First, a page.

## Inference for the generalization error (2003)

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Venue: | Machine Learning |

Citations: | 153 - 4 self |

### BibTeX

@INPROCEEDINGS{Scientifique03inferencefor,

author = {Série Scientifique and École Des Hautes Études Commerciales and École Polytechnique and Université Concordia and Université De Montréal and Université Laval and Université Mcgill and Bell Québec and Claude Nadeau and Claude Nadeau and Yoshua Bengio and Yoshua Bengio},

title = {Inference for the generalization error},

booktitle = {Machine Learning},

year = {2003},

pages = {239--281},

publisher = {MIT Press}

}

### Years of Citing Articles

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### Abstract

CIRANO Le CIRANO est un organisme sans but lucratif constitué en vertu de la Loi des compagnies du Québec. Le financement de son infrastructure et de ses activités de recherche provient des cotisations de ses organisationsmembres, d�une subvention d�infrastructure du ministère de l�Industrie, du Commerce, de la Science et de la Technologie, de même que des subventions et mandats obtenus par ses équipes de recherche. CIRANO is a private non-profit organization incorporated under the Québec Companies Act. Its infrastructure and research activities are funded through fees paid by member organizations, an infrastructure grant from the Ministère de l�Industrie, du Commerce, de la Science et de la Technologie, and grants and research mandates obtained by its research teams.

### Citations

4517 |
Classification and Regression Trees
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(Show Context)
Citation Context ...st relative to perturbations in the training set. For instance, one could argue that the support vector machine (Burges, 1998) would tend to fall in this category. Classication and regression trees (=-=Breiman, Friedman, Olshen, & Stone, 1984-=-) however will typically not have this property as a slight modication in data may lead to substantially dierent tree growths so that for two dierent training sets, the corresponding decision funct... |

3110 |
UCI repository of machine learning databases
- Blake, Keogh, et al.
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Citation Context ...f interest, namely n1, (n1; n2) = 2(n1;n2) 1(n1;n2) and r. 3. Classication of letters We consider the problem of estimating generalization errors in the Letter Recognition classication problem (=-=Blake, Keogh, & Merz, 1998-=-). The learning algorithms are (A) Classication tree We train a classication tree (Breiman et al., 1984) 12 to obtain its decision function FA(ZS)(X). Here the classication loss function LA(j; i) =... |

2530 | A tutorial on support vector machines for pattern recognition
- Burges
- 1998
(Show Context)
Citation Context ...ng set (for instance a parametric model that is not too complex). The algorithm is robust relative to perturbations in the training set. For instance, one could argue that the support vector machine (=-=Burges, 1998-=-) would tend to fall in this category. Classi cation and regression trees (Breiman et al., 1984) however will typically not have this property as a slight modi cation in data may lead to substantially... |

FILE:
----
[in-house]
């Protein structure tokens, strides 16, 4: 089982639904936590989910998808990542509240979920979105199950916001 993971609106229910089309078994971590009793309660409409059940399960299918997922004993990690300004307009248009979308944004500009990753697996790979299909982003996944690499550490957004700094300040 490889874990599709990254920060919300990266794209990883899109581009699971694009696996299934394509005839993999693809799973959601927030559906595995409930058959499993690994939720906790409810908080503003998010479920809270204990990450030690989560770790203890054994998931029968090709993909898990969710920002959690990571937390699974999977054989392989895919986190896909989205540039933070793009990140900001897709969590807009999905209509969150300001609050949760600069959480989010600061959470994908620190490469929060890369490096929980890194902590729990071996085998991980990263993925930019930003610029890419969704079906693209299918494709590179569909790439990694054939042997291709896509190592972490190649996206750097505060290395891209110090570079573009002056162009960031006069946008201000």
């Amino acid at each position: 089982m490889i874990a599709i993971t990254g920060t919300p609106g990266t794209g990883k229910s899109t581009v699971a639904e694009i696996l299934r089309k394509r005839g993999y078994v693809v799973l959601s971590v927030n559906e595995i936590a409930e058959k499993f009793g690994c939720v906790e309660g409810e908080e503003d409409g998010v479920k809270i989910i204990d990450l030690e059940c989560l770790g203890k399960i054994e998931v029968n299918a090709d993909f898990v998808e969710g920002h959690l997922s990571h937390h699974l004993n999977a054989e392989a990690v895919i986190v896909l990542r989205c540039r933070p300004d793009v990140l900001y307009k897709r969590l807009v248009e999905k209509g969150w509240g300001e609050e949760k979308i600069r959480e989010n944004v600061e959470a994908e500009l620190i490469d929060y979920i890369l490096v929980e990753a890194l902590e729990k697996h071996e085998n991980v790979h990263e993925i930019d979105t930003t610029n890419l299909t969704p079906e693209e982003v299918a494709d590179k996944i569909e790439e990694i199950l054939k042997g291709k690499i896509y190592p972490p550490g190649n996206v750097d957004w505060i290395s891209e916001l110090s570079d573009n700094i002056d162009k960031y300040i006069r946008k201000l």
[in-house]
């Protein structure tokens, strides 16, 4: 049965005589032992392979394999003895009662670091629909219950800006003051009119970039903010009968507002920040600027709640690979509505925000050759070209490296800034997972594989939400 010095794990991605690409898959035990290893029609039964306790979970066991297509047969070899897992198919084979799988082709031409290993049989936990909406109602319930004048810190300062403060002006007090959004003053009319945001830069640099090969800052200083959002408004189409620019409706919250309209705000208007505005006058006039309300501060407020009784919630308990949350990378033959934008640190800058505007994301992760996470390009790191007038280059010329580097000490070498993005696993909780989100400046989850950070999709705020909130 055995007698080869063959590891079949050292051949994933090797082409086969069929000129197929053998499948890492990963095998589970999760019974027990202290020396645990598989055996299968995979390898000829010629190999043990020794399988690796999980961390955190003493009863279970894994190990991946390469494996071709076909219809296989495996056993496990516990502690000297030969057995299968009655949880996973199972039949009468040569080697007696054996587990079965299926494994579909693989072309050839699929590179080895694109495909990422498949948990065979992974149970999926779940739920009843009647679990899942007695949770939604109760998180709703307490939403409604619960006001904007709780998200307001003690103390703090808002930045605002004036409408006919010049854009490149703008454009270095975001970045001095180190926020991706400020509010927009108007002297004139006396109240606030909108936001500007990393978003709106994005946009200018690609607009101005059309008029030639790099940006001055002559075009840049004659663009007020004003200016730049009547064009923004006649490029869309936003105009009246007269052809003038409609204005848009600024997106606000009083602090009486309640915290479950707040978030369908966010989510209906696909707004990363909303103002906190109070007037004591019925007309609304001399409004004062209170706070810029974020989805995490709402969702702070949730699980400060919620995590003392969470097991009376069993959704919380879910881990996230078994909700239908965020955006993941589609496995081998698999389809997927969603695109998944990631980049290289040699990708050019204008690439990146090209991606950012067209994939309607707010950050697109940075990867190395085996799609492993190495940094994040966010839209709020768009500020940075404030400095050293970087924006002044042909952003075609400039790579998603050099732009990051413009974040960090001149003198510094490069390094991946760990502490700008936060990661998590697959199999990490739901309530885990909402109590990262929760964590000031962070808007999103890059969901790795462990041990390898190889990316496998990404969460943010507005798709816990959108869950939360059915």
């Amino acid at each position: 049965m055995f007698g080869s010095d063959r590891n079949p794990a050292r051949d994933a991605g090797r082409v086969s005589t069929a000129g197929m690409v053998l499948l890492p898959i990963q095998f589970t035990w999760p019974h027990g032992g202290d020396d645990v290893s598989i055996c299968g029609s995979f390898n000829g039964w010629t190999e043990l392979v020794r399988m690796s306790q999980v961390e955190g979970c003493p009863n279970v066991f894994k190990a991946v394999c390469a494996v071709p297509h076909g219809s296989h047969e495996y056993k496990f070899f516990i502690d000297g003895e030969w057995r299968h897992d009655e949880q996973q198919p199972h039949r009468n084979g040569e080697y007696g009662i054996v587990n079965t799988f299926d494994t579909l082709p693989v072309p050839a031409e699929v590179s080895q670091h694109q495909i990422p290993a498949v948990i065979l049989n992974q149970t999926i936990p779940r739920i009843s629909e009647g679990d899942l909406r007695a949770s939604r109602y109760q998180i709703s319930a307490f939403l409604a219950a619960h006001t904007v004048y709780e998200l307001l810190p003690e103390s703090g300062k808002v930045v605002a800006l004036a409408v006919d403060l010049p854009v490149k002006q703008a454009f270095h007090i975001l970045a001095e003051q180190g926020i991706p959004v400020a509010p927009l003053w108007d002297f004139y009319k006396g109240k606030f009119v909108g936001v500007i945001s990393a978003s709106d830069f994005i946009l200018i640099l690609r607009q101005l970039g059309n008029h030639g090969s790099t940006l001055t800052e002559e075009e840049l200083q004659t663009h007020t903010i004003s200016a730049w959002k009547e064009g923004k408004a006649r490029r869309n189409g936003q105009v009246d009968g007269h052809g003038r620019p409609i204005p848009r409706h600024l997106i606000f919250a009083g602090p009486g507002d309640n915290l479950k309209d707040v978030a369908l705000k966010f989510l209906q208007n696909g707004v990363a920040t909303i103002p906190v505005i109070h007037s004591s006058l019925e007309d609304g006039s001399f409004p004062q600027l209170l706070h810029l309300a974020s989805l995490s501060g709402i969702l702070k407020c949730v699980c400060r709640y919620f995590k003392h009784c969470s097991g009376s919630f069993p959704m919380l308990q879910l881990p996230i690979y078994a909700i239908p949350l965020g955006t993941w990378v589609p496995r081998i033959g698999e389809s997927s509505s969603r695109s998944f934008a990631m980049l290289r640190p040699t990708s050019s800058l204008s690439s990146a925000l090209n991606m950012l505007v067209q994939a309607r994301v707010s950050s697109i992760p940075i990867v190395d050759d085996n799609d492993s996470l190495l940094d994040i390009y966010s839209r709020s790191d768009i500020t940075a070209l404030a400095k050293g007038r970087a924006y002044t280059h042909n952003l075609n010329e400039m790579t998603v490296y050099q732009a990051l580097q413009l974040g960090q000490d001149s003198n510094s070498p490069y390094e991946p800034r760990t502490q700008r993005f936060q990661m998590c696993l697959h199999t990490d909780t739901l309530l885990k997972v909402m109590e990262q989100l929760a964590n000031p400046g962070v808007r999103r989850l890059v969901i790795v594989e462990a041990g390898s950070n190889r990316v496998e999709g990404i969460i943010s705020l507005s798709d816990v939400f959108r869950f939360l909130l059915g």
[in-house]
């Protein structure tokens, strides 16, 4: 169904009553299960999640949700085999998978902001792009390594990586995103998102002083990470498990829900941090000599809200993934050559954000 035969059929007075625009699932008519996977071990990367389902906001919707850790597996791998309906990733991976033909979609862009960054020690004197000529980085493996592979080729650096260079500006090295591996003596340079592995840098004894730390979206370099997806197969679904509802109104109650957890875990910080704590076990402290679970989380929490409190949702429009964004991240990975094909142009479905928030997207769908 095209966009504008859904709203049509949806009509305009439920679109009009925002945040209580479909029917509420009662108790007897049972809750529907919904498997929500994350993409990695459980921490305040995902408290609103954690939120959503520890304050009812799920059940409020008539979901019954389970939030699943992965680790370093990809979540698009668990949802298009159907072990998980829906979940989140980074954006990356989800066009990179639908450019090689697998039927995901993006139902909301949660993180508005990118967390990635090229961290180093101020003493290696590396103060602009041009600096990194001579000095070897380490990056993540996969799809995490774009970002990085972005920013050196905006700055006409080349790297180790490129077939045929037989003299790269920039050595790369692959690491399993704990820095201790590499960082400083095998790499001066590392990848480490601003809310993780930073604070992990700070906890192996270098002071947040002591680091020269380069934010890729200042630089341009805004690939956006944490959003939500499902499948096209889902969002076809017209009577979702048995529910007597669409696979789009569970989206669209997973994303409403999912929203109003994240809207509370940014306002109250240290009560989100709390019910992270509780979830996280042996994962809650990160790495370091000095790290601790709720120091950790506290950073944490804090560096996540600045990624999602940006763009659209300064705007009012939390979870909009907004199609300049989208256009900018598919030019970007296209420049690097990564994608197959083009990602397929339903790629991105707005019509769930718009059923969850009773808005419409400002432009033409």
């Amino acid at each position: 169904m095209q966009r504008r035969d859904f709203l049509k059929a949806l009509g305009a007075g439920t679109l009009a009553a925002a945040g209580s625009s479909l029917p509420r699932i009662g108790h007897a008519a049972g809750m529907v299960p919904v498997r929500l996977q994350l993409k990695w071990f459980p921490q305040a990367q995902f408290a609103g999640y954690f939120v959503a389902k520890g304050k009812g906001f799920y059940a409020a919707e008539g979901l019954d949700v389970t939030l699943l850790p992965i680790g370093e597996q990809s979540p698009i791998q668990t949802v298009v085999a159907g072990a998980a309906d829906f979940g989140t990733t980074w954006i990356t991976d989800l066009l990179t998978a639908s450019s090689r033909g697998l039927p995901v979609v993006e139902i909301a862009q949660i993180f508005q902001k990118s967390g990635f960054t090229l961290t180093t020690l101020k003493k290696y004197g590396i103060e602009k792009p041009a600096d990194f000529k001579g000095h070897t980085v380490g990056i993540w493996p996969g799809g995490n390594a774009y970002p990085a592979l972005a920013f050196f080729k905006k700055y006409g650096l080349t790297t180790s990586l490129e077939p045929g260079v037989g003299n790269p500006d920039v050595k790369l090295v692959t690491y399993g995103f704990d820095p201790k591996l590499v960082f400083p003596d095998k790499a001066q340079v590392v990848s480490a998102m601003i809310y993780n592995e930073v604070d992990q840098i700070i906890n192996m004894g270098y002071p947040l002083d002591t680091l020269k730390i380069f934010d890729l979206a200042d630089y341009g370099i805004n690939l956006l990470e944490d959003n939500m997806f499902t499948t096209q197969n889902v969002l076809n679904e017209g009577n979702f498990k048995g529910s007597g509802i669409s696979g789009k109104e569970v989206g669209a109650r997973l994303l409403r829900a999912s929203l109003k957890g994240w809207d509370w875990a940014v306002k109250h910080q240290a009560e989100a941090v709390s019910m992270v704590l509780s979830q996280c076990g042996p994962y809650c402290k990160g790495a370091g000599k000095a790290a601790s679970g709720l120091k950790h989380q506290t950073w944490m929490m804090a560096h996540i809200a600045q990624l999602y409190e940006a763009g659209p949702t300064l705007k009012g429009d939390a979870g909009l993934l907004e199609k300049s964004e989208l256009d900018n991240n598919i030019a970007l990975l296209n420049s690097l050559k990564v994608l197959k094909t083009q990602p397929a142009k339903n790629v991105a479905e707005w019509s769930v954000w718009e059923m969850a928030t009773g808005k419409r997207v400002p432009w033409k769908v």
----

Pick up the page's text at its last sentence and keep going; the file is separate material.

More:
1076 | A Probabilistic Theory of Pattern Recognition - Devroye, Györfi, et al. - 1996 |

869 | A study of cross-validation and bootstrap for accuracy estimation and model selection
- Kohavi
- 1995
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Citation Context ...tor. There are many variants of cross-validation, and the above variant is close to the popular K-fold cross-validation estimator, which has been found more reliable than the leave-one-out estimator (=-=Kohavi, 1995-=-). It should be noted that our goal in this paper is not to compare algorithms in order to perform model selection (i.e. to choose exactly one among several learning algorithms for a particular task, ... |

841 |
Estimation of Dependences Based on Empirical Data
- Vapnik
- 1982
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Citation Context ... is a test error or a di erence of test errors, and when the learning algorithms have a nite capacity, it can be shown that n1 is bounded with a given high probability by a decreasing function of n1 (=-=Vapnik, 1982-=-), converging to the asymptotic training error (which is both the training error and the expected generalization error when n1 ! 1). This argument is based on bounds on the cumulative distribution of ... |

593 | Approximate statistical tests for comparing supervised classification learning algorithms
- Dietterich
- 1998
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Citation Context ... of variability such as the choice of the training set (Breiman, 1996) or initial conditions of a learning algorithm (Kolen and Pollack, 1991). A notable e ort in that direction is Dietterich's work (=-=Dietterich, 1998-=-). Building upon this work, in this paper we takeinto account the variability due to the choice of training sets and test examples. Speci cally, aninvestigation of the variance to be estimated allows ... |

576 |
Maximum likelihood estimation of misspecified models. Econometrica
- White
- 1982
(Show Context)
Citation Context ...estimates. Since we generate 1000 independent data sets, we have 1000 independent instances of such vectors. As may be seen in the Appendix A.3, appropriate use of the theory of estimating functions (=-=White, 1982-=-) then yields approximate condence intervals for n1 and (n1; n2). Condence intervals for r = Corr[(̂(m) − ̂c(m))2; (̂(m0) − ̂c(m0))2], dened in Section 3, are obtained in the same manner we g... |

258 | No Free Lunch Theorems for Search
- Wolpert, Macready
- 1995
(Show Context)